What's New
Search Engine
Photo Gallery
Unit History
Unit Honors
Voices Of Past
How To Submit


Paratrooper lands top award

By Marie Wyman

NORTHBORO — The Vincent Picard Post 234 recently selected Northboro resident Irving T. Shanley as Legionnaire of the Year for 2004.
   Shanley was a paratrooper who participated in the invasions of Normandy, France on , June 6, 1944 and at Nijmegen, Holland, Sept. 17, 1944.
   He is a modest man who would rather speak about his project of writing biographies of men in his company, the 508th Parachute Infantry Regiment than talk about him-

   "I was asked by the company commander, Capt. Chester Graham, to write as many biographies as I could for an upcoming reunion at Camp Blanding in Starke, Fla. in October. At that time, the biographies ...and other memorabilia and the regimental colors of the 508th Parachute Infantry Regiment, will be retired," Shanley said. "This will be our final reunion."
   According to Shanley, officers in the 508th Parachute Infantry Regiment Association encouraged their men to write and share their stories at a 1975 reunion held in Chicago where 400 to 500 veterans and family members participated.
   "I got involved with the research several years ago and in the course of putting together the biographies for the next reunion found out some interesting things," Shanley said.
   For instance, Shanley would learn that a Northboro man, Capt. Francis Ernest Flanders, from his paratrooper regiment, was killed while he was a prisoner in Germany.
   "I wrote to his company commander, who was living in California, and he sent me back a lot of information as to what really happened to Cap-
■ Continued on page 10
■ from page 1

tain Flanders," Shanley said.
   Flanders, a 1938 graduate of Northboro High School, was captured by the Germans and put into a prisoner of war camp. He subsequently died when the German convoy, he, and other captured prisoners were traveling in, was attacked by Allied P-47 airplanes.
   During his research other facts would surface for Shanley.

"I found out while gathering information for the biographies that a World War I veteran, from Northboro, Vincent F. Picard (for whom the American Legion Post 234 is named), was also part of the same 82nd Infantry Division that the famous Sgt. Alvin Yorke [sic] came from.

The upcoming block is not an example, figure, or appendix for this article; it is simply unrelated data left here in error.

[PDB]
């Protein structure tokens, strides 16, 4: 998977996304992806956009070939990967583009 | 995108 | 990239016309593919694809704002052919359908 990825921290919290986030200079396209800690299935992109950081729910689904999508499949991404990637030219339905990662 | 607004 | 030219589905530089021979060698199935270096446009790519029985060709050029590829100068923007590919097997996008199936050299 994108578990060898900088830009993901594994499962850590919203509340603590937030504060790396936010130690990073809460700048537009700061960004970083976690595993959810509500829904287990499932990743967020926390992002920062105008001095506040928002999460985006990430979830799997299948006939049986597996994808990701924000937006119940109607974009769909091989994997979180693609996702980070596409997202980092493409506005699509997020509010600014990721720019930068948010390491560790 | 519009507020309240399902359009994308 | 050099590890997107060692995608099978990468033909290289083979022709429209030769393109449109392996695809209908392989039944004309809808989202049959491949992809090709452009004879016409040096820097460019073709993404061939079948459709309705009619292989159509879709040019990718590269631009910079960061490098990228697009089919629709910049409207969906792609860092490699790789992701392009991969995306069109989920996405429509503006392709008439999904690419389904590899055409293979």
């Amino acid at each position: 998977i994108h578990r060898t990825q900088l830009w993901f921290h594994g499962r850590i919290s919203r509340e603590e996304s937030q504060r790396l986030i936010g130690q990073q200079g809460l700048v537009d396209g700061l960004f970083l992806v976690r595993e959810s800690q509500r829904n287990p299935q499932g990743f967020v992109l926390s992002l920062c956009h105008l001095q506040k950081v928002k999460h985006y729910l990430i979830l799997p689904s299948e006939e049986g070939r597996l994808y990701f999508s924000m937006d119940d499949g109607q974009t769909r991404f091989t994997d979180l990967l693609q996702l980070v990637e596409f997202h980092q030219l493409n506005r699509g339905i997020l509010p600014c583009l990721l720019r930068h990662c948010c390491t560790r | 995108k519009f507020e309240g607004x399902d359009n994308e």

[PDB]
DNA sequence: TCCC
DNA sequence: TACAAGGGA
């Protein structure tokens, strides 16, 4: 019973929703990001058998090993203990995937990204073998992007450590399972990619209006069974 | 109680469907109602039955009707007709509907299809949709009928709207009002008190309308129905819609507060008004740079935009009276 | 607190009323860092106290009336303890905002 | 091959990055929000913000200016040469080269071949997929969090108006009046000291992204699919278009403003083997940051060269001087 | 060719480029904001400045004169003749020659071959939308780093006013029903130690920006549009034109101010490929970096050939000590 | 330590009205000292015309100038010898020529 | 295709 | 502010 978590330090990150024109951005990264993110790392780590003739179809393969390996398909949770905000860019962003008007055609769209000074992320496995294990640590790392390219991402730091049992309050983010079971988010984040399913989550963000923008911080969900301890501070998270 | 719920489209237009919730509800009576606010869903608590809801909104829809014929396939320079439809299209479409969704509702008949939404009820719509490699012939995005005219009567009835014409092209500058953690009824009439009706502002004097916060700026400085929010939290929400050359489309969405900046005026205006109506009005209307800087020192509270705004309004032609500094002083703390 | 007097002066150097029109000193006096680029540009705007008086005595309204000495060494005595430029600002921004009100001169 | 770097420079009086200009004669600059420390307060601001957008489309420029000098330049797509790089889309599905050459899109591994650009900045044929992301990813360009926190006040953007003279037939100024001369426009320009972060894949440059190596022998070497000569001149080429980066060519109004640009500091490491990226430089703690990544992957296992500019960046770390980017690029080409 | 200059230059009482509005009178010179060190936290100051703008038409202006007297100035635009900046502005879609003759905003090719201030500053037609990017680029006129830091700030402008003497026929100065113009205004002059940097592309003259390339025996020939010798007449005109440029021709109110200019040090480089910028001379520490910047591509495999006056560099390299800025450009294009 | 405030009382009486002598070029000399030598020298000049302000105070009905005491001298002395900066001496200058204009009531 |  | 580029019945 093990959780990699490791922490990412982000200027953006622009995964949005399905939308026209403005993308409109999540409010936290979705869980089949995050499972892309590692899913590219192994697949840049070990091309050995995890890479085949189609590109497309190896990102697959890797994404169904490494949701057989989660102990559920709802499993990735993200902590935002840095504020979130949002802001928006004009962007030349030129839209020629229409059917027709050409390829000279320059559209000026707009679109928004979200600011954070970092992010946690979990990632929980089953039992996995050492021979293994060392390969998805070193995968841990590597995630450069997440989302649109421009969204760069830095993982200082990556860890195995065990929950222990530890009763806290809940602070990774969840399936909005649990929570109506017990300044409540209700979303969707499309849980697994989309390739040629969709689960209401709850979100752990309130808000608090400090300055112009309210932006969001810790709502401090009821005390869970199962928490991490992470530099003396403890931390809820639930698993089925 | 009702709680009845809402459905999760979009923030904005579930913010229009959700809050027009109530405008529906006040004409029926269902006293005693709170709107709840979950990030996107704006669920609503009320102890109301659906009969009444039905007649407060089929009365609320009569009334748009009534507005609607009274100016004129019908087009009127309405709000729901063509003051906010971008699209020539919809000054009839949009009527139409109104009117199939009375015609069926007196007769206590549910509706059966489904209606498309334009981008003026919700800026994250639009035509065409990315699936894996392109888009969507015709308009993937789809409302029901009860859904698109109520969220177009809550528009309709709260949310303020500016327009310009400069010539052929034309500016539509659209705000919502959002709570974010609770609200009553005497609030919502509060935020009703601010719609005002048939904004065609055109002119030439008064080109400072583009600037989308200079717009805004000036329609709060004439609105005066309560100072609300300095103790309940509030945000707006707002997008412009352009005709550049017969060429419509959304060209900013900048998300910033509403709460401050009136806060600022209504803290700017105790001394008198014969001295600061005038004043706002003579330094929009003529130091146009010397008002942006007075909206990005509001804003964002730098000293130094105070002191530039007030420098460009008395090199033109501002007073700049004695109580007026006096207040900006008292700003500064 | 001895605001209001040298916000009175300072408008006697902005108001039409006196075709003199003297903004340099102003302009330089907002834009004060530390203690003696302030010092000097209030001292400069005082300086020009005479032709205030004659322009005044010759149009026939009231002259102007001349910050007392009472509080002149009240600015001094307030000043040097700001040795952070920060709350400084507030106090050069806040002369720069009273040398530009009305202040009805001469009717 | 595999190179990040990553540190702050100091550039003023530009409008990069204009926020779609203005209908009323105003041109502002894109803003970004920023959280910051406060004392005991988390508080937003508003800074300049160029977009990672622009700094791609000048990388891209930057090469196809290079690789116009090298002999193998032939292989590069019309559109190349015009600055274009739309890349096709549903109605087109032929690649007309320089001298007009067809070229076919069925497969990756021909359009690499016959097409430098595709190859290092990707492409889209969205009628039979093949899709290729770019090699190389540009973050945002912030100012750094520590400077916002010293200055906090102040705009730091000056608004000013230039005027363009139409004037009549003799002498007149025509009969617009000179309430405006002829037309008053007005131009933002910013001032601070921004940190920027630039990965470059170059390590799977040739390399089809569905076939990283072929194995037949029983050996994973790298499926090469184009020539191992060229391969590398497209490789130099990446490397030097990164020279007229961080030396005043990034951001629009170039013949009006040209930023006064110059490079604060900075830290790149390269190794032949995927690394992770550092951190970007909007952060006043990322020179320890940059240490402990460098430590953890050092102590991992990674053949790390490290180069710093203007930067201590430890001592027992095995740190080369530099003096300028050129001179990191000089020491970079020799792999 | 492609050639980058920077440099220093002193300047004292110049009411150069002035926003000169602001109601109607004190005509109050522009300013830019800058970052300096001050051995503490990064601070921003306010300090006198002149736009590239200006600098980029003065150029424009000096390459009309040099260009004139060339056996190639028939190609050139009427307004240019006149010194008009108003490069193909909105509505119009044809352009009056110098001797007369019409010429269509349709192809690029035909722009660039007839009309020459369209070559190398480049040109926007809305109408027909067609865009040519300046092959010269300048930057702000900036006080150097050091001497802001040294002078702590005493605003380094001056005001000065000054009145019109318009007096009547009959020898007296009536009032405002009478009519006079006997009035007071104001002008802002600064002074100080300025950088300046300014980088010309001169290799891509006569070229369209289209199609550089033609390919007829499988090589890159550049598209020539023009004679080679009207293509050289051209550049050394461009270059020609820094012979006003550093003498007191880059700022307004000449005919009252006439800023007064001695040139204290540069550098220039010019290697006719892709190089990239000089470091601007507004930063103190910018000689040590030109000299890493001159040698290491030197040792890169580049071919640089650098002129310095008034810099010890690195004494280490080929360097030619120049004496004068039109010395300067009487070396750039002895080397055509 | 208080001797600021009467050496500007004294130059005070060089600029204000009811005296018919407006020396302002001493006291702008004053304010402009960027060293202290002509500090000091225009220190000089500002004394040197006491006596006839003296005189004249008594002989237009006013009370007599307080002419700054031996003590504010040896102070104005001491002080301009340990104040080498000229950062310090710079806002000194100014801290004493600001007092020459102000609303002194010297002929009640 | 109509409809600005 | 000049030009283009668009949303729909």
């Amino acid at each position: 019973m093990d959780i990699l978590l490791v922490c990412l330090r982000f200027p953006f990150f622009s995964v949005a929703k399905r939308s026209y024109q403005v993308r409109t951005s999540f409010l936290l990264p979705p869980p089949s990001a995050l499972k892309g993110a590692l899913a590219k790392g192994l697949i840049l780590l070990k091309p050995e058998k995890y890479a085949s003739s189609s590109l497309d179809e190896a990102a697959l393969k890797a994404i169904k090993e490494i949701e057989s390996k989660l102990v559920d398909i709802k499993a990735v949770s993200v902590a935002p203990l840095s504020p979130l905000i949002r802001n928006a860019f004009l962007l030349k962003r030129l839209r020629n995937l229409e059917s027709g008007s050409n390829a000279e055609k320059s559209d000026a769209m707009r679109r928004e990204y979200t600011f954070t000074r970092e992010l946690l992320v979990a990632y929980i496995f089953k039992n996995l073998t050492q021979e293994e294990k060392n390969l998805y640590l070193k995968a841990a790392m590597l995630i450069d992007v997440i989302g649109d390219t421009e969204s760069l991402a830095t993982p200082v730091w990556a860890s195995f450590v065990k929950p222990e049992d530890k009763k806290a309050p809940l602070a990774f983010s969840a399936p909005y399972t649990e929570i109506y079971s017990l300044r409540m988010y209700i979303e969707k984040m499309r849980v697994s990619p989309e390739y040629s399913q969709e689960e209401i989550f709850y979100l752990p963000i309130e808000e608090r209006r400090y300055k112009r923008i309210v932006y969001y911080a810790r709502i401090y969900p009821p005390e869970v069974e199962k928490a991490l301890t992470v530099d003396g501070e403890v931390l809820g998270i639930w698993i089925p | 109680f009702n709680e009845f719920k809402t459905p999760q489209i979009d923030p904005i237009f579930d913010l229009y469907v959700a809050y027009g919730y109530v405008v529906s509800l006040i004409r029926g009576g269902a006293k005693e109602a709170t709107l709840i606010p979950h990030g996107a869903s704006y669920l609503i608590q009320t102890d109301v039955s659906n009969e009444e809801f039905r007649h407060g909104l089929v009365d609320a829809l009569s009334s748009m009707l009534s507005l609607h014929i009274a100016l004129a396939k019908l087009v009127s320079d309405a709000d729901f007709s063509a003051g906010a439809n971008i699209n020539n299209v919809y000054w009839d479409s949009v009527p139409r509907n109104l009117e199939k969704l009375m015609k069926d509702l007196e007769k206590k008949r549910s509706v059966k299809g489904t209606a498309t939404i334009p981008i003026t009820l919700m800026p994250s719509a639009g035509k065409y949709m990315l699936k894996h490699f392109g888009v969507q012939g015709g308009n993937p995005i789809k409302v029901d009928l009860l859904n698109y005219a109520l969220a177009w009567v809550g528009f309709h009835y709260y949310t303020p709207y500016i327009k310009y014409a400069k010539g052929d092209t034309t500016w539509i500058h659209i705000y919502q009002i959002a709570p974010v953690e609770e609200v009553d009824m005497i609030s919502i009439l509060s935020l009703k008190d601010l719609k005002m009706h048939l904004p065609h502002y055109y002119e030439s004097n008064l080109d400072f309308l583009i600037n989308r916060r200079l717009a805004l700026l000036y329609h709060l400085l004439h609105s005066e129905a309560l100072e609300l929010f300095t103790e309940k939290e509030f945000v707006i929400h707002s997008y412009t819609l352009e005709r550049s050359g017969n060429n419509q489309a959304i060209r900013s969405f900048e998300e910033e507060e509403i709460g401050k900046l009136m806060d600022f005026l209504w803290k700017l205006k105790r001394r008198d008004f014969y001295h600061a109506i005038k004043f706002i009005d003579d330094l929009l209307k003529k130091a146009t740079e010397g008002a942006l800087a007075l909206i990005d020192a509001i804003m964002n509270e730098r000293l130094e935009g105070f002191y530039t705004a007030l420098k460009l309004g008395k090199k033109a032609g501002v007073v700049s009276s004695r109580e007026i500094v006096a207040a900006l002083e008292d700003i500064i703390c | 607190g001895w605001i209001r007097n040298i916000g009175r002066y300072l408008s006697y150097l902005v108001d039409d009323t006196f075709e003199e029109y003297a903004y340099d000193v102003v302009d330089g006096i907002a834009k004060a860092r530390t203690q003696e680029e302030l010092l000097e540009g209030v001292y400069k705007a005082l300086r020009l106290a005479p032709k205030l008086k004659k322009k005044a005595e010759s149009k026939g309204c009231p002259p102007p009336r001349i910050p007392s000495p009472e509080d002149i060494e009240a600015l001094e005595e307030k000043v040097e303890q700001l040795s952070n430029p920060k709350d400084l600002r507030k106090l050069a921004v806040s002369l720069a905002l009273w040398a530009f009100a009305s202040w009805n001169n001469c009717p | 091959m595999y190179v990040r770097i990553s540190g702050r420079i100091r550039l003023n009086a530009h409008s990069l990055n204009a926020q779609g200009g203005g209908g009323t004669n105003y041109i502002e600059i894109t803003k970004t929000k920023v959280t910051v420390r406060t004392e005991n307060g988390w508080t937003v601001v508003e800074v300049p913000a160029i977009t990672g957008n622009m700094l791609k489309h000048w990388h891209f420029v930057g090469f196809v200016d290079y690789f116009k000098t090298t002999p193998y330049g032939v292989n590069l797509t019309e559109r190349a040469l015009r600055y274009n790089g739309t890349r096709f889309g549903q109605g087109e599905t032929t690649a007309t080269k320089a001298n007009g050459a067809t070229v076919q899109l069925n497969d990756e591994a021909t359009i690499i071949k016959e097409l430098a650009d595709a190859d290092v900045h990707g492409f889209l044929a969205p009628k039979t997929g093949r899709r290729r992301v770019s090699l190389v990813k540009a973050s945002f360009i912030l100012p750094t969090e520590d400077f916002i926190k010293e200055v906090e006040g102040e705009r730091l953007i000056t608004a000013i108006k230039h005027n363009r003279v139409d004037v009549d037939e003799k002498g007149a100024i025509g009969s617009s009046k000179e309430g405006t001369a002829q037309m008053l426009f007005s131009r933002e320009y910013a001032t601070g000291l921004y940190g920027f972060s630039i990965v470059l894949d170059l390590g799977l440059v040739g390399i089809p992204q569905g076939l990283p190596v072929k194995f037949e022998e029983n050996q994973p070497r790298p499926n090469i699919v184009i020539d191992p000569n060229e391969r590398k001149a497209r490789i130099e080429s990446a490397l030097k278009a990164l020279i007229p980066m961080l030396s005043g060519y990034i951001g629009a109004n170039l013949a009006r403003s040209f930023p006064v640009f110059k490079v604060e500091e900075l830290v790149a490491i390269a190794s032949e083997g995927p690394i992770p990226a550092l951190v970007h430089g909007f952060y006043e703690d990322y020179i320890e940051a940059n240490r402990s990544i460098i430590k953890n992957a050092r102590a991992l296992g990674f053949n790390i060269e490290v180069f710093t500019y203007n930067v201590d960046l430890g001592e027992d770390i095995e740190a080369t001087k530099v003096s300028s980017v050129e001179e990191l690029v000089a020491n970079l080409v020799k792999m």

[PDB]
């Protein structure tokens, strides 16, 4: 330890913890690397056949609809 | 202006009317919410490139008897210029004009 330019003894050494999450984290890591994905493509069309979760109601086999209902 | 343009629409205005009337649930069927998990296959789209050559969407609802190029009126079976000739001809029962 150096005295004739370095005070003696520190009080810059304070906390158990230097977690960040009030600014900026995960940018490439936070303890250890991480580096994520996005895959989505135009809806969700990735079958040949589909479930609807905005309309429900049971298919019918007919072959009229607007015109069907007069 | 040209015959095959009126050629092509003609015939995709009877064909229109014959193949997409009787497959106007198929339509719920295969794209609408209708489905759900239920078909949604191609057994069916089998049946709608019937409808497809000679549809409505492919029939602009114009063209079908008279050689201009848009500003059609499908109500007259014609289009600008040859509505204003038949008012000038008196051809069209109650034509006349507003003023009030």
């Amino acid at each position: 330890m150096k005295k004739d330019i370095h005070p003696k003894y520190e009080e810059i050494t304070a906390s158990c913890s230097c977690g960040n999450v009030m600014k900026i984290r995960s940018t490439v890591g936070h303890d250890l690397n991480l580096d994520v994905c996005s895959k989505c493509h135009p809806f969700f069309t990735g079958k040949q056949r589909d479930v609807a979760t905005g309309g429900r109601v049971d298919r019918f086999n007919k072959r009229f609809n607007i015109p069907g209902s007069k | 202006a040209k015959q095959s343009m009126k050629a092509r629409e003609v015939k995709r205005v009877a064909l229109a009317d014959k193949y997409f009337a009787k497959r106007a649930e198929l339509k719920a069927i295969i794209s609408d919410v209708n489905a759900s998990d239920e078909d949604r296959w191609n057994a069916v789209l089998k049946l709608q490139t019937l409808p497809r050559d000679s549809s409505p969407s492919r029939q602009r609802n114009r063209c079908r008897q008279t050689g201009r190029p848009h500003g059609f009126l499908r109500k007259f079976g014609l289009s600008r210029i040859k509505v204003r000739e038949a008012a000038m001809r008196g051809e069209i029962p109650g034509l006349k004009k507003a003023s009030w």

Marksmen Yorke captured 132 Germans, killed 20 and captured numerous machine guns," Shanley said.
   After World War I the 82nd Infantry Division went inactive, but was reactivated during World War II as the 82nd

Airborne, which was Shanley's division.

Shanley said that being chosen as Legionnaire of the Year was a total surprise.
   "I had no idea," he said. "I think that there were many more deserving people than me, but I am very grateful and proud to receive it."
Florence Shanley, his wife of nearly 56 years, said she was very proud of her husband.
"I've always been proud of him. I knew about it (the award) beforehand, but it was hard to keep quiet; it's hard to keep a secret," she said.
   Irving Shanley retired from military service in 1969 as a Lt. Col. after more than 26 years active service. He served for 14 years In the infantry and 12 years in the adjutant general's corps.

Shanley received the Le-gionnaire of the year award at a ceremony held on Memorial
Day at the Howard Street Cemetery.
   "It was a wonderful award to receive," Shanley said, "but we were there at the cemetery to pay tribute to all our fallen comrades. Those fellow soldiers that paid the supreme sacrifice."

Copyright and all other rights reserved by the Family and Friends of The 508th Parachute Infantry Regiment Association or by those who are otherwise cited,
For problems or questions regarding this web site, please contact